- I have read M. Flury-Lemberg's paper, but as far as I can tell, she doesn't address the issues raised by Entry #2. That being the case, Entry #2 should remain in the pro-repair pan.
My Dear Mr. Savage:

It seems to me that you are saying that the unsupported conjecture about superficial bits of cotton should be taken at greater value than the expert physical examination of the CIQ itself, in situ, which revealed no evidence of any kind of "...patching...".

You are grasping at straws.

#2 provides no support for your hopes.

I remain,

Faithfully yours &ct.
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Old 10th December 2015, 06:27 AM   #1904
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Originally Posted by Jabba View Post
Do you accept that the results of the study on the Raes sample suggests that something unusual has happened to the weave in that area?
No. This is complete rubbish.
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Old 10th December 2015, 06:28 AM   #1905
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Originally Posted by Jabba View Post
Slowvehicle,
- I have read M. Flury-Lemberg's paper, but as far as I can tell, she doesn't address the issues raised by Entry #2. That being the case, Entry #2 should remain in the pro-repair pan.
Untrue. Your desperate need to believe doesn't alter reality. There is no magic patch.
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Old 10th December 2015, 06:38 AM   #1906
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Originally Posted by Jabba View Post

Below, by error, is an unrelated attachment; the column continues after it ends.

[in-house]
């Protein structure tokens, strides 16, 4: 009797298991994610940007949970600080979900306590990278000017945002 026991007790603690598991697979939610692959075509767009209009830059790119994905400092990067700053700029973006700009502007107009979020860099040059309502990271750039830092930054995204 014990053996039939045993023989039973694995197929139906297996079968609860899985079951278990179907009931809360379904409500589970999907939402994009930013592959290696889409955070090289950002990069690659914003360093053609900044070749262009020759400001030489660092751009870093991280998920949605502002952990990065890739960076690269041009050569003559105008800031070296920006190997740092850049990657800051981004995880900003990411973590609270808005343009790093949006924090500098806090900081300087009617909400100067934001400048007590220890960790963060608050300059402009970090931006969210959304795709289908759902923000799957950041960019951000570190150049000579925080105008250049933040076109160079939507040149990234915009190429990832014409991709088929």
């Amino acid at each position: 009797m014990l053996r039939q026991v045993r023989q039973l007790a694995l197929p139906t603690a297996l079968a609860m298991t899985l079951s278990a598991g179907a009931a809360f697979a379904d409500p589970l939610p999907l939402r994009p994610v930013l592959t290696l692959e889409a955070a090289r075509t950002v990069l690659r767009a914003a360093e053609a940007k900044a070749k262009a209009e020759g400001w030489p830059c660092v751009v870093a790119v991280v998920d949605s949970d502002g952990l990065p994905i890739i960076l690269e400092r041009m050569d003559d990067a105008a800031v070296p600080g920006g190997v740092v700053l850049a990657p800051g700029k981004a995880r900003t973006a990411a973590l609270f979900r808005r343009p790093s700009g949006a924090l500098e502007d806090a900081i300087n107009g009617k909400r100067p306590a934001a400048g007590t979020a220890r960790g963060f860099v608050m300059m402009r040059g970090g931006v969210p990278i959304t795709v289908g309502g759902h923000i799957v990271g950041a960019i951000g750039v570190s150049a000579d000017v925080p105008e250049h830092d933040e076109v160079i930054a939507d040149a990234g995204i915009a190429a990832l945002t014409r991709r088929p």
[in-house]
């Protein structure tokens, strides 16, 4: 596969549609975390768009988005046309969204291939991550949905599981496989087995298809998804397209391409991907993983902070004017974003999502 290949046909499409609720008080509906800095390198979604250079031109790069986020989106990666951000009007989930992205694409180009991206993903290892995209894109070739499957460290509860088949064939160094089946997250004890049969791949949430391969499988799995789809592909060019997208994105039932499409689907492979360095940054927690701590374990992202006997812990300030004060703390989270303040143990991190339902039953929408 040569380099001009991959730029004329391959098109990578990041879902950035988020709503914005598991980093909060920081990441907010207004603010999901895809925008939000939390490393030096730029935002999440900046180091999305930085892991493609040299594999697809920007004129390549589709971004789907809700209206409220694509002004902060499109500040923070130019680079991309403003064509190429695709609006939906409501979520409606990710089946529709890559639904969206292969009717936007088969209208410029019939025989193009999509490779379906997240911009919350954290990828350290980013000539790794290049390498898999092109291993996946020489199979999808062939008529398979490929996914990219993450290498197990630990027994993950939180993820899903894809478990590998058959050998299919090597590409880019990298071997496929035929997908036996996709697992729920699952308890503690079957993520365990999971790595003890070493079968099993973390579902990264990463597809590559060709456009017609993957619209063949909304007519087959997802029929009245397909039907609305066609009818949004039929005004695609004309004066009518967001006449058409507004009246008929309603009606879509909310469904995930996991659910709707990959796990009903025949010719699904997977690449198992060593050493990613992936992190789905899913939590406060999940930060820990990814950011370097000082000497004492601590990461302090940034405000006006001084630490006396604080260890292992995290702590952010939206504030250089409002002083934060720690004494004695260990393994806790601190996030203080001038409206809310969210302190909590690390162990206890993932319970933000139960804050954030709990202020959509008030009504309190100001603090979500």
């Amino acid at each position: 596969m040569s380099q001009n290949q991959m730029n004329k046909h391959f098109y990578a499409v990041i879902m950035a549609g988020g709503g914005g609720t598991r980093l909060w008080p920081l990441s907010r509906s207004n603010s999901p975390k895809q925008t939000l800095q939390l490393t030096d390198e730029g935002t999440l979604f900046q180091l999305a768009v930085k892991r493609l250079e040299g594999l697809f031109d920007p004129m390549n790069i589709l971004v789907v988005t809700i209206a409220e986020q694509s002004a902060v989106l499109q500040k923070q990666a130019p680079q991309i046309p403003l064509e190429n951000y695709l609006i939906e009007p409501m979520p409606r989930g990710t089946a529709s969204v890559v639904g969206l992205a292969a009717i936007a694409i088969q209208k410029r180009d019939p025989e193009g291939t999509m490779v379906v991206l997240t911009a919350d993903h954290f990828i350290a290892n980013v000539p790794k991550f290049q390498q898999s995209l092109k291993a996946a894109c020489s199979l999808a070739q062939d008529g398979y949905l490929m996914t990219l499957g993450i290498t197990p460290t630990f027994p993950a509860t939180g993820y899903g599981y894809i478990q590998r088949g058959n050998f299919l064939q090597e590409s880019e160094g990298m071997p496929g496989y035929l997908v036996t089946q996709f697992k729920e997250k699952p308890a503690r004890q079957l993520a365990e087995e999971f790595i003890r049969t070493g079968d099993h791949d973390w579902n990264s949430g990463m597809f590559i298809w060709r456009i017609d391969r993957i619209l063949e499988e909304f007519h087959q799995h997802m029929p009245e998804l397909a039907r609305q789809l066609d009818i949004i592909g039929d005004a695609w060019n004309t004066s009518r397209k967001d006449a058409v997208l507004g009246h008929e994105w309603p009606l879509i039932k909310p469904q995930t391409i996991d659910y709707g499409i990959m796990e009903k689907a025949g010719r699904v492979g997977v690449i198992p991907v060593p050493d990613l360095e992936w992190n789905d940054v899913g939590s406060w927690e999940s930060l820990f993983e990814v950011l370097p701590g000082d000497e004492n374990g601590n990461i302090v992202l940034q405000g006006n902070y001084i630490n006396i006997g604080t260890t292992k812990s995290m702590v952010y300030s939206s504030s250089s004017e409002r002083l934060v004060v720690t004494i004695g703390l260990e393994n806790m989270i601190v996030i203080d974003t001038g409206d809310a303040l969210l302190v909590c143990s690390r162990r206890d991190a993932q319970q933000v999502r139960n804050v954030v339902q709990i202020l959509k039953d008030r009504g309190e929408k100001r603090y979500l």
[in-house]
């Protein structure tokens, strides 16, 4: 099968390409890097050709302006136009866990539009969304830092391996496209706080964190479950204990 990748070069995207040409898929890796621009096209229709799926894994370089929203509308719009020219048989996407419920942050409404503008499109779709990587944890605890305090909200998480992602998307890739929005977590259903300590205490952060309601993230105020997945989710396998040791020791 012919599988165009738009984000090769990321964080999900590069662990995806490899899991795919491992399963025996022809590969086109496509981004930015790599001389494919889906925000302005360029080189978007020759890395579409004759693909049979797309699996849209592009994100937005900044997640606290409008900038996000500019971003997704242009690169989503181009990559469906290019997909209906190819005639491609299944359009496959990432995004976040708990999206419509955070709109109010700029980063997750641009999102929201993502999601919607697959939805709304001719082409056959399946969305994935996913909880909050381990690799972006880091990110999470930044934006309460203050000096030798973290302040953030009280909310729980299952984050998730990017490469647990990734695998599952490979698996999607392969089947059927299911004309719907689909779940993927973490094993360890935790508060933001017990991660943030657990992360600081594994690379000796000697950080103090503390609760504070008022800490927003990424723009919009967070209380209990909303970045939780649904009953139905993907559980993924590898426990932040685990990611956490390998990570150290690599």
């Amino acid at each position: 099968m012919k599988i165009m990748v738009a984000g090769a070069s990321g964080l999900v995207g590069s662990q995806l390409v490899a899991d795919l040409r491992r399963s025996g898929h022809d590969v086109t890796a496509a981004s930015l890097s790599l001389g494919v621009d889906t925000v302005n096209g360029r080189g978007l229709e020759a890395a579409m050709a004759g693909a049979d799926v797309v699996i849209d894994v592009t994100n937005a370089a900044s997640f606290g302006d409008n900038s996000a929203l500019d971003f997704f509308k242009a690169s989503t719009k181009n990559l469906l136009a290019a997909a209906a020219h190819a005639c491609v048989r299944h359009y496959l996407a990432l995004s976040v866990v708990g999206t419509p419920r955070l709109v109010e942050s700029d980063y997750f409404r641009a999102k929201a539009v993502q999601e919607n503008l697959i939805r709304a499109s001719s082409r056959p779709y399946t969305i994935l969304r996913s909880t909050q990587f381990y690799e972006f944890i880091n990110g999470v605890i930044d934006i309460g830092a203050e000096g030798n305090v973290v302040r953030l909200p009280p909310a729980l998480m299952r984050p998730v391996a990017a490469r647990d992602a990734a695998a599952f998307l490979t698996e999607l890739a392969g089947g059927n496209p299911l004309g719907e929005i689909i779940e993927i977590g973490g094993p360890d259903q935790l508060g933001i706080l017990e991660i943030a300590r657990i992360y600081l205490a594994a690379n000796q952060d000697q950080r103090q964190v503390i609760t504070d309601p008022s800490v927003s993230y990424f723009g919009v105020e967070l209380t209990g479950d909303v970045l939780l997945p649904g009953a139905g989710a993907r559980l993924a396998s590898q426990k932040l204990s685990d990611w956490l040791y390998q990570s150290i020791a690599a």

Slowvehicle,

- I have read M. Flury-Lemberg's paper, but as far as I can tell, she doesn't address the issues raised by Entry #2. That being the case, Entry #2 should remain in the pro-repair pan.

Whilst M. Flury-Lemberg's paper does not contain a direct response to "entry #2", it does address the issue. She stated quite clearly and unequivocally that there is no patching or repair of any kind in the area that was tested.

This is the conclusion of a world renowned expert in ancient and mediaeval textiles who got to examine the cloth in painstaking detail. This conclusion was backed up by by Vial, another textiles expert, who was present when the sample was cut.

The Raes sample was from a different area of the cloth, close by, but not the piece that was used for Carbon dating. Also, Raes' observations relate to a side strip which was clearly sewn on to the main cloth, which is not the case for the Carbon tested sample.

So, no, Entry #2 cannot go in the pro- repair pan, it goes in the waste pan.
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Old 10th December 2015, 07:11 AM   #1907
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Originally Posted by Jabba View Post
- I have read M. Flury-Lemberg's paper, but as far as I can tell, she doesn't address the issues raised by Entry #2. That being the case, Entry #2 should remain in the pro-repair pan.

Even without the Flury-Lemberg paper, it doesn't go in the "pro-repair pan"* because you're jumping from "there might have been a patch near the sample" to "the sample was patched".



*On the positive side, at least you seem to have stopped pretending that evidence in favour of repairs is evidence in favour of authenticity.
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Old 10th December 2015, 07:55 AM   #1908
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Originally Posted by Jabba View Post
I have read M. Flury-Lemberg's paper, but as far as I can tell, she doesn't address the issues raised by Entry #2.
Straw man. The citation to Flury-Lemberg was not intended as a direct response to Marino and Prior, as you seem to believe. It is intended to convey observations made by subject-matter experts that are incompatible and inconsistent with the tenuous inferences drawn by your authors.

You were told the difference between an inference and observation. The Flury-Lemberg paper is a direct affirmative rebuttal -- observational evidence that the conjectured conclusion cannot be true.